Goodbye Everglades, Hello Everglades Apartments

By | May 23rd, 2011 | 6 Comments

In today’s Herald, Andres Viglucci provides grim analysis of what will happen to South Florida if — when — Governor Rick Scott signs measures that would mortally wound the department in charge of keeping suburban sprawl from gobbling up the Everglades. An excerpt:

Measures approved by the Florida Legislature with little scrutiny or debate in the waning moments of this year’s session would dismantle the state oversight that has acted as the principal brake on repeated efforts by the county commission to breach the line for new development.

The measures, almost sure to be signed by business-friendly Gov. Rick Scott, would significantly water down the state’s 25-year-old growth-management system, giving counties and municipalities far greater freedom to amend the local comprehensive development plans that are meant to control suburban sprawl.

“In time,” Viglucci continues, opponents of the measure fear “Miami-Dade will look like Broward County — fully paved from the Atlantic Ocean to the Everglades dike, with no remaining agricultural land.”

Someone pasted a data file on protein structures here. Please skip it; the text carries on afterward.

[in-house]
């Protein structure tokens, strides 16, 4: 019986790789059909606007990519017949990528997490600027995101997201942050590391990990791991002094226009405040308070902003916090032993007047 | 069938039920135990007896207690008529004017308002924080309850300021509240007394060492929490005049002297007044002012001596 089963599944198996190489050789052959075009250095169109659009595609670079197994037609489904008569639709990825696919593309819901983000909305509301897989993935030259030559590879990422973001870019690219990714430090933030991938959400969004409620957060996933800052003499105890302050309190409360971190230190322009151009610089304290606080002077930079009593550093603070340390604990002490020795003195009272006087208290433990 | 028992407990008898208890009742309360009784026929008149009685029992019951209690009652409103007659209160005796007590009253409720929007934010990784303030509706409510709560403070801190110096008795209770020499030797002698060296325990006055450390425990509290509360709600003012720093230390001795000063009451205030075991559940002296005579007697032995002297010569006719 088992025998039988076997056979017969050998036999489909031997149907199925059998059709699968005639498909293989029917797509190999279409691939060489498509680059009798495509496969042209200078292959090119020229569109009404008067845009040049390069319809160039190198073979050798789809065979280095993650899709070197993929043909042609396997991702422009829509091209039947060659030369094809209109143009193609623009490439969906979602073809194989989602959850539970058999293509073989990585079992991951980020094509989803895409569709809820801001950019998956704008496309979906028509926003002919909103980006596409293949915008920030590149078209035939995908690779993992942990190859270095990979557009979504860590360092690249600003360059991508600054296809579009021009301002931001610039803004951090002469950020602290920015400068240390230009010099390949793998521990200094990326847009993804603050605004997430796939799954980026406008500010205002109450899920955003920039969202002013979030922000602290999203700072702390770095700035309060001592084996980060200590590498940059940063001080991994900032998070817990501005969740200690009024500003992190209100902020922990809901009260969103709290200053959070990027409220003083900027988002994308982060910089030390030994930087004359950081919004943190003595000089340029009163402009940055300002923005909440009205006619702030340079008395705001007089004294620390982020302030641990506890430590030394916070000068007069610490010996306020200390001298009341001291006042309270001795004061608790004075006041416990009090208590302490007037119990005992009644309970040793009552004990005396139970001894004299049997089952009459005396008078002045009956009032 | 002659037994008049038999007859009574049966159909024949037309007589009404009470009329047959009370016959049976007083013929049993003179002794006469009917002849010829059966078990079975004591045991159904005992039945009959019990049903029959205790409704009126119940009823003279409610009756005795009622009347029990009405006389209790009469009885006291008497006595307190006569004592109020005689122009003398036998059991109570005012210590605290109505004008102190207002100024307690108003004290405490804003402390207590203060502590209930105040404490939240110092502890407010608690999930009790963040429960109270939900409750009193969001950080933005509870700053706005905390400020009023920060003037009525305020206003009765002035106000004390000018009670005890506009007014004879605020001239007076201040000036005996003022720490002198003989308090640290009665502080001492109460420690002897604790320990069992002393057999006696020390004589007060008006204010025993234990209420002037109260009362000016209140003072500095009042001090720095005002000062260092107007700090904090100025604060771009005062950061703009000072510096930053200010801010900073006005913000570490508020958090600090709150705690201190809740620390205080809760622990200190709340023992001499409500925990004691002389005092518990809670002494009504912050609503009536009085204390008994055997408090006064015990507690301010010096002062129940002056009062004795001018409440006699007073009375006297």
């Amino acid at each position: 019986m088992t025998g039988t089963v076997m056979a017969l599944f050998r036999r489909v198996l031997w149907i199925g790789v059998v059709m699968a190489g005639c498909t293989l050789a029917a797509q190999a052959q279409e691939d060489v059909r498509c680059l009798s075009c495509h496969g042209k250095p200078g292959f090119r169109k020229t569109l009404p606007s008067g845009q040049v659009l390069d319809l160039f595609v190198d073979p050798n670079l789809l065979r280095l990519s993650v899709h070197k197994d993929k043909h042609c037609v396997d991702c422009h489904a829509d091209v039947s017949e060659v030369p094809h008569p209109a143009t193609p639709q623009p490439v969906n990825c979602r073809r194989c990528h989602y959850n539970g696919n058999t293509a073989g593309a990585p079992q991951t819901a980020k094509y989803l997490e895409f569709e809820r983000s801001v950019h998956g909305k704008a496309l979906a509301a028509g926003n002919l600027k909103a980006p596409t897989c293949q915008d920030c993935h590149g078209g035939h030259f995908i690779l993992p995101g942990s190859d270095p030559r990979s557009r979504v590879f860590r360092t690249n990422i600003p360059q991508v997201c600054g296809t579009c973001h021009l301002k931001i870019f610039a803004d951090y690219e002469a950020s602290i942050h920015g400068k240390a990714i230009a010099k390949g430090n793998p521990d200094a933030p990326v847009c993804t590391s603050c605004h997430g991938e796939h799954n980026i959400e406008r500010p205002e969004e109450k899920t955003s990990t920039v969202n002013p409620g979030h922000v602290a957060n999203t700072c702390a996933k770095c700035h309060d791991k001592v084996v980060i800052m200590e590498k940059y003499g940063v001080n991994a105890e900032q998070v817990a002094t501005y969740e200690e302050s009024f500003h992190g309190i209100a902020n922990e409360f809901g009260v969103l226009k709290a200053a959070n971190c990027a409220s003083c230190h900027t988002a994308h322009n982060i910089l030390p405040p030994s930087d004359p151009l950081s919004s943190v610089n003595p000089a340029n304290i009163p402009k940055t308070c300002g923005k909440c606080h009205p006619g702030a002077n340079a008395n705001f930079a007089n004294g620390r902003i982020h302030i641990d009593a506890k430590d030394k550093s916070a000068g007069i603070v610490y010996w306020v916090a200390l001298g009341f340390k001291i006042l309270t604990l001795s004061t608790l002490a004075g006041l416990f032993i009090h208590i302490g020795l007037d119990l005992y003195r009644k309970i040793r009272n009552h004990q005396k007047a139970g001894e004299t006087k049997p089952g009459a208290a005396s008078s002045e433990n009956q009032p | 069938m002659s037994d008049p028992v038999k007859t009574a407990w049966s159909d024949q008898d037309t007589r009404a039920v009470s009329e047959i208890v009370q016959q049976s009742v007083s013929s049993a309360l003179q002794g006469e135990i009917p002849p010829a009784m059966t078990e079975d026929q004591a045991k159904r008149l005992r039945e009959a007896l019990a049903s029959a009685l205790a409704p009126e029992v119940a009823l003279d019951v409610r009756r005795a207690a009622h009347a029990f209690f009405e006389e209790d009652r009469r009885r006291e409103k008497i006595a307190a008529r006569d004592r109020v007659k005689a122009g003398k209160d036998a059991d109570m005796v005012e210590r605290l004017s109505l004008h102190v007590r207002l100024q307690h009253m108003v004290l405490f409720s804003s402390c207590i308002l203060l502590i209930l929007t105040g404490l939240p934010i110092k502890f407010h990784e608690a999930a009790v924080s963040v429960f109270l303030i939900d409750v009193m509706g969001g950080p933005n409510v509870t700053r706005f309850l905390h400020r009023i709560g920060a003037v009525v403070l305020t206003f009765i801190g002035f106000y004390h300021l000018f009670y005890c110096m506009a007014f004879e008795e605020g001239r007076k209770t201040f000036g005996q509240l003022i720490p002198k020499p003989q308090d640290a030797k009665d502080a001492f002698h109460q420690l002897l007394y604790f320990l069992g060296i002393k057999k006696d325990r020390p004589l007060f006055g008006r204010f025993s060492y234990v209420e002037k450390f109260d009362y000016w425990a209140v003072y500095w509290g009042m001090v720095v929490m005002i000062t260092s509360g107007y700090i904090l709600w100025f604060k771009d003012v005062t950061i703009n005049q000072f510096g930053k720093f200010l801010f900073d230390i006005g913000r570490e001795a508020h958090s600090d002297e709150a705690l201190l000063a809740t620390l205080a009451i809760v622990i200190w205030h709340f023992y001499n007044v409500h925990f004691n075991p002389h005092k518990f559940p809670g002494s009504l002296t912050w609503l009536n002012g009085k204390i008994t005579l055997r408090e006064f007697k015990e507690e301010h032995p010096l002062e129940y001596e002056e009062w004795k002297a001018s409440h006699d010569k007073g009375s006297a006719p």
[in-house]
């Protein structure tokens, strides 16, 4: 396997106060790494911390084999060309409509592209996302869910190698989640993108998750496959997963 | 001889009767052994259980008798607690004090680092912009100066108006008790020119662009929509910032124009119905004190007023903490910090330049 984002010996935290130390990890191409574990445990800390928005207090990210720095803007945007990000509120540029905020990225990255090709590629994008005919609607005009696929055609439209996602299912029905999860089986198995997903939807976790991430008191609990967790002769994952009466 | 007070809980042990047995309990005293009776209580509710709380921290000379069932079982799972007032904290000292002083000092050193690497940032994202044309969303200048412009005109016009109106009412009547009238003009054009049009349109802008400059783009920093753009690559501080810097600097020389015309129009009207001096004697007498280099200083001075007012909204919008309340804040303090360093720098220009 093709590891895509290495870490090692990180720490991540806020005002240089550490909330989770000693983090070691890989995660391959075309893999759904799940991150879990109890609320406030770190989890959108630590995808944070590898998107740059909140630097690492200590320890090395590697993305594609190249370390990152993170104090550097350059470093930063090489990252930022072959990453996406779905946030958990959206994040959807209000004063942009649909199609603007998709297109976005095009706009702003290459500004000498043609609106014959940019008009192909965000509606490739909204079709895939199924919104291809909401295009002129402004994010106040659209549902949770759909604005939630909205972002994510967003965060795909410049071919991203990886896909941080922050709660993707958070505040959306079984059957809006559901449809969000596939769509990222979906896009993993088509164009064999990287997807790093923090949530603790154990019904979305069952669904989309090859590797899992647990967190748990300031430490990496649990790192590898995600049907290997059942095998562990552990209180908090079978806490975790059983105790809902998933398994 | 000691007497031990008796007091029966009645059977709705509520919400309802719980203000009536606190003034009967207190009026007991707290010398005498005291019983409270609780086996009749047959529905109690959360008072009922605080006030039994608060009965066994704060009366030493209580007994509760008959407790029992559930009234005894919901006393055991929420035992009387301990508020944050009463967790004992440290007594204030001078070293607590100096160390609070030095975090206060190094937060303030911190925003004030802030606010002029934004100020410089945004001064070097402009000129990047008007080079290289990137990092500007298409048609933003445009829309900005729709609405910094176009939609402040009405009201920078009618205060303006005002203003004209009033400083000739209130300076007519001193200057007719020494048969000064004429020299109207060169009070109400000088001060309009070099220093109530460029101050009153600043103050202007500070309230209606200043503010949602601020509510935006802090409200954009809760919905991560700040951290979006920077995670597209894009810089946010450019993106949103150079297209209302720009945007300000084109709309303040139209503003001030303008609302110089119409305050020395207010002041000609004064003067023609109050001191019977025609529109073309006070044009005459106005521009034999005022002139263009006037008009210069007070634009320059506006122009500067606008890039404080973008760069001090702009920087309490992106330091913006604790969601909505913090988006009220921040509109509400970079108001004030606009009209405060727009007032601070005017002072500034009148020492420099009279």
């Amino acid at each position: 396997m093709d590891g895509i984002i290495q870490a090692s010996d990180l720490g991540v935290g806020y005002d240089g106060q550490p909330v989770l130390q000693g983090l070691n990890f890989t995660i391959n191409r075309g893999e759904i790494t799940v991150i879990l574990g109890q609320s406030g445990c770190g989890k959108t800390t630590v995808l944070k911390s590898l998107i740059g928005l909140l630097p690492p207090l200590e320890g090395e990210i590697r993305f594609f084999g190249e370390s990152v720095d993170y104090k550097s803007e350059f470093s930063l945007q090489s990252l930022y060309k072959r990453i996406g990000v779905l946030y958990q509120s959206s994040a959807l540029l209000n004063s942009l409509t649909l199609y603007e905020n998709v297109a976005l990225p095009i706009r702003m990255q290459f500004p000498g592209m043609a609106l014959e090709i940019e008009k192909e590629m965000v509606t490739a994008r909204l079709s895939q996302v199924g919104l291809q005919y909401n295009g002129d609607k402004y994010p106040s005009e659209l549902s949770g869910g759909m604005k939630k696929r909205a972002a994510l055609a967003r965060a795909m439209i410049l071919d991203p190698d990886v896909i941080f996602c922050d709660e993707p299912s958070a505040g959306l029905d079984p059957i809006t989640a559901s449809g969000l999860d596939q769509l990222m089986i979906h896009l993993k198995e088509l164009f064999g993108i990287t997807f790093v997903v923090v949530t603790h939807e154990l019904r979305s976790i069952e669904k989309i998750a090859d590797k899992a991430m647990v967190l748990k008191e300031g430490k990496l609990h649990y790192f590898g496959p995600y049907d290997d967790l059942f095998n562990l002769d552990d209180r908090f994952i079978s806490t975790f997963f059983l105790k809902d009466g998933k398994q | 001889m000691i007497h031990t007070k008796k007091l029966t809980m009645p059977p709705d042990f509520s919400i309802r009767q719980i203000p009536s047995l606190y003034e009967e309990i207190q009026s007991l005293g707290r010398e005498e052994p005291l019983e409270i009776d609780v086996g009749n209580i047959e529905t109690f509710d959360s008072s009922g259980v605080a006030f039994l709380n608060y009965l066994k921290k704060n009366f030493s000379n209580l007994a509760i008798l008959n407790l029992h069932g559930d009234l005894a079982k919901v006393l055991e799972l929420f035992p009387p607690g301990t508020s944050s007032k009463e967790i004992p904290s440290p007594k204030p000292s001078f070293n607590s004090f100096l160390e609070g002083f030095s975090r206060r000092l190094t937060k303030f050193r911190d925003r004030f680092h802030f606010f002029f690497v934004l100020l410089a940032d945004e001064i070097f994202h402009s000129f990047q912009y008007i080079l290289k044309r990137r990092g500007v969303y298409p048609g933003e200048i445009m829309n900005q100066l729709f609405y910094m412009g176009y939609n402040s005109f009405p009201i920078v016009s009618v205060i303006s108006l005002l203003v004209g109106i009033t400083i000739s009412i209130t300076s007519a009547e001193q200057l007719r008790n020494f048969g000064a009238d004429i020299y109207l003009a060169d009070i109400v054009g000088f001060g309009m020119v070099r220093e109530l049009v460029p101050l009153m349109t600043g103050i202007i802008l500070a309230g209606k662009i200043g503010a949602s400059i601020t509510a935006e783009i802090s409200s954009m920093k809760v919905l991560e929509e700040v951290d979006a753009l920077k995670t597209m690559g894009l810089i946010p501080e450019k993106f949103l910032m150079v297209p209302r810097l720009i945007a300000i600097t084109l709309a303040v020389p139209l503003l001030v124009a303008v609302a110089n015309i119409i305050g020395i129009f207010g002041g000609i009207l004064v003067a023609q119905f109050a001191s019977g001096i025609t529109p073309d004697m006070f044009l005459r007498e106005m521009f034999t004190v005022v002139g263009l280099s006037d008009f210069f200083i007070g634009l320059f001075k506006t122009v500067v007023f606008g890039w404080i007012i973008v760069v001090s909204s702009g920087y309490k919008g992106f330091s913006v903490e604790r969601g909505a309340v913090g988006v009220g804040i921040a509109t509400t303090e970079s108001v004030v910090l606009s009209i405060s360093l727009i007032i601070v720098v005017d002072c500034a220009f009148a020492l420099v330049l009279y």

In blatant disregard of Florida’s millions of vacant dwellings and hundreds of millions of unused commercial square footage, Gov. Scott will likely approve the measures in the name of jobs, jobs, jobs. The ramifications are ominous for the fragile Everglades, itself the unsung and underutilized economic engine of the Sunshine State. (A recent study suggests restoring the national park could net Florida more than $100 billion.)

Indeed, there is a lot at stake in a battle that already seems to be lost. As Viglucci writes at the end of the article, “Former Democratic Florida governor and U.S. senator Bob Graham, in a joint letter with Nathaniel Pryor Reed, a Republican who served as assistant Secretary of the Interior under Presidents Nixon and Ford, called on Scott to veto the measures, calling them a ‘massive assault’ on 30 years of mostly effective growth management, and a potentially pivotal moment in state history.”

Pivotal, yes, but turning the wrong way.

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Read Viglucci’s article in full on miamiherald.com.

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